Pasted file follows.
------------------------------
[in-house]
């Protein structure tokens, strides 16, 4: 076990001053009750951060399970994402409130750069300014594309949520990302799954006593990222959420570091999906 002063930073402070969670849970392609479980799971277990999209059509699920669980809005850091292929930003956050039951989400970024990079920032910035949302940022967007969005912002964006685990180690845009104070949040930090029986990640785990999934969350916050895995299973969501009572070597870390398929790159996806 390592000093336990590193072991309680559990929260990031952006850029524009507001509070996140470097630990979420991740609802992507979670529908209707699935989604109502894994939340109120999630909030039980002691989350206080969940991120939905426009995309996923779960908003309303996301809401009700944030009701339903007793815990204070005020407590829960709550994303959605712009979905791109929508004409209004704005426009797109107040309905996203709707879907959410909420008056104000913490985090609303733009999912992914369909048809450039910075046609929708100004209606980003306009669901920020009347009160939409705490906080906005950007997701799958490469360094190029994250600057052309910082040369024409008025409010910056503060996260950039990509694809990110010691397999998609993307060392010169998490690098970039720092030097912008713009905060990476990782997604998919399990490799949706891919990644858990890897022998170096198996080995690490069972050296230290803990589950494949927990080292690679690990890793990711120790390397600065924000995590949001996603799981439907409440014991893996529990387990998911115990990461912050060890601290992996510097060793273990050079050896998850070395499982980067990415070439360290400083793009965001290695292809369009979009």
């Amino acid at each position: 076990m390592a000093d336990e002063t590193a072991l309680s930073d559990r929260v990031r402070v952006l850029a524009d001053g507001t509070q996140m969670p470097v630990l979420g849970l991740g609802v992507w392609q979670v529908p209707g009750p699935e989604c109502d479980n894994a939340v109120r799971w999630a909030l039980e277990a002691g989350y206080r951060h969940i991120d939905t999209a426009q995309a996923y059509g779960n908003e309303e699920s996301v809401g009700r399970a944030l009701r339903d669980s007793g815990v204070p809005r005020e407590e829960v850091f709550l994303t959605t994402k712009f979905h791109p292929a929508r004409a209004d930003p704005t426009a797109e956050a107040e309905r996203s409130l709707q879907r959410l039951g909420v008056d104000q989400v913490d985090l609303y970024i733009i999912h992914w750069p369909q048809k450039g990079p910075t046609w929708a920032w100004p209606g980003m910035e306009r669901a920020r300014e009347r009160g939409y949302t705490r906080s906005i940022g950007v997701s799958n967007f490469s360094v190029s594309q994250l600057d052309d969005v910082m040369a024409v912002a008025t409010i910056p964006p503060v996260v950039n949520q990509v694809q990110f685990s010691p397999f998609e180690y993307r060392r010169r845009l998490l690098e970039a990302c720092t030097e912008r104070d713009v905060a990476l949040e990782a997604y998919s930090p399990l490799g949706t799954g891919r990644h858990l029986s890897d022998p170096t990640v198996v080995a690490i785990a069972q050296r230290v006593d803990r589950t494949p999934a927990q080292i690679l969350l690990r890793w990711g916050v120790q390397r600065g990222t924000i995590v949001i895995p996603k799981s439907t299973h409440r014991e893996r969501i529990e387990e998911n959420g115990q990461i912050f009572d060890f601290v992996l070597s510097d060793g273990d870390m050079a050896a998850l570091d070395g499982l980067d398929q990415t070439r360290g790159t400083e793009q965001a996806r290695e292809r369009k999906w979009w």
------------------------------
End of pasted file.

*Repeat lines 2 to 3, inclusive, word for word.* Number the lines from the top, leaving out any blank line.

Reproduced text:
């Protein structure tokens, strides 16, 4: 076990001053009750951060399970994402409130750069300014594309949520990302799954006593990222959420570091999906 002063930073402070969670849970392609479980799971277990999209059509699920669980809005850091292929930003956050039951989400970024990079920032910035949302940022967007969005912002964006685990180690845009104070949040930090029986990640785990999934969350916050895995299973969501009572070597870390398929790159996806 390592000093336990590193072991309680559990929260990031952006850029524009507001509070996140470097630990979420991740609802992507979670529908209707699935989604109502894994939340109120999630909030039980002691989350206080969940991120939905426009995309996923779960908003309303996301809401009700944030009701339903007793815990204070005020407590829960709550994303959605712009979905791109929508004409209004704005426009797109107040309905996203709707879907959410909420008056104000913490985090609303733009999912992914369909048809450039910075046609929708100004209606980003306009669901920020009347009160939409705490906080906005950007997701799958490469360094190029994250600057052309910082040369024409008025409010910056503060996260950039990509694809990110010691397999998609993307060392010169998490690098970039720092030097912008713009905060990476990782997604998919399990490799949706891919990644858990890897022998170096198996080995690490069972050296230290803990589950494949927990080292690679690990890793990711120790390397600065924000995590949001996603799981439907409440014991893996529990387990998911115990990461912050060890601290992996510097060793273990050079050896998850070395499982980067990415070439360290400083793009965001290695292809369009979009």
């Amino acid at each position: 076990m390592a000093d336990e002063t590193a072991l309680s930073d559990r929260v990031r402070v952006l850029a524009d001053g507001t509070q996140m969670p470097v630990l979420g849970l991740g609802v992507w392609q979670v529908p209707g009750p699935e989604c109502d479980n894994a939340v109120r799971w999630a909030l039980e277990a002691g989350y206080r951060h969940i991120d939905t999209a426009q995309a996923y059509g779960n908003e309303e699920s996301v809401g009700r399970a944030l009701r339903d669980s007793g815990v204070p809005r005020e407590e829960v850091f709550l994303t959605t994402k712009f979905h791109p292929a929508r004409a209004d930003p704005t426009a797109e956050a107040e309905r996203s409130l709707q879907r959410l039951g909420v008056d104000q989400v913490d985090l609303y970024i733009i999912h992914w750069p369909q048809k450039g990079p910075t046609w929708a920032w100004p209606g980003m910035e306009r669901a920020r300014e009347r009160g939409y949302t705490r906080s906005i940022g950007v997701s799958n967007f490469s360094v190029s594309q994250l600057d052309d969005v910082m040369a024409v912002a008025t409010i910056p964006p503060v996260v950039n949520q990509v694809q990110f685990s010691p397999f998609e180690y993307r060392r010169r845009l998490l690098e970039a990302c720092t030097e912008r104070d713009v905060a990476l949040e990782a997604y998919s930090p399990l490799g949706t799954g891919r990644h858990l029986s890897d022998p170096t990640v198996v080995a690490i785990a069972q050296r230290v006593d803990r589950t494949p999934a927990q080292i690679l969350l690990r890793w990711g916050v120790q390397r600065g990222t924000i995590v949001i895995p996603k799981s439907t299973h409440r014991e893996r969501i529990e387990e998911n959420g115990q990461i912050f009572d060890f601290v992996l070597s510097d060793g273990d870390m050079a050896a998850l570091d070395g499982l980067d398929q990415t070439r360290g790159t400083e793009q965001a996806r290695e292809r369009k999906w979009w």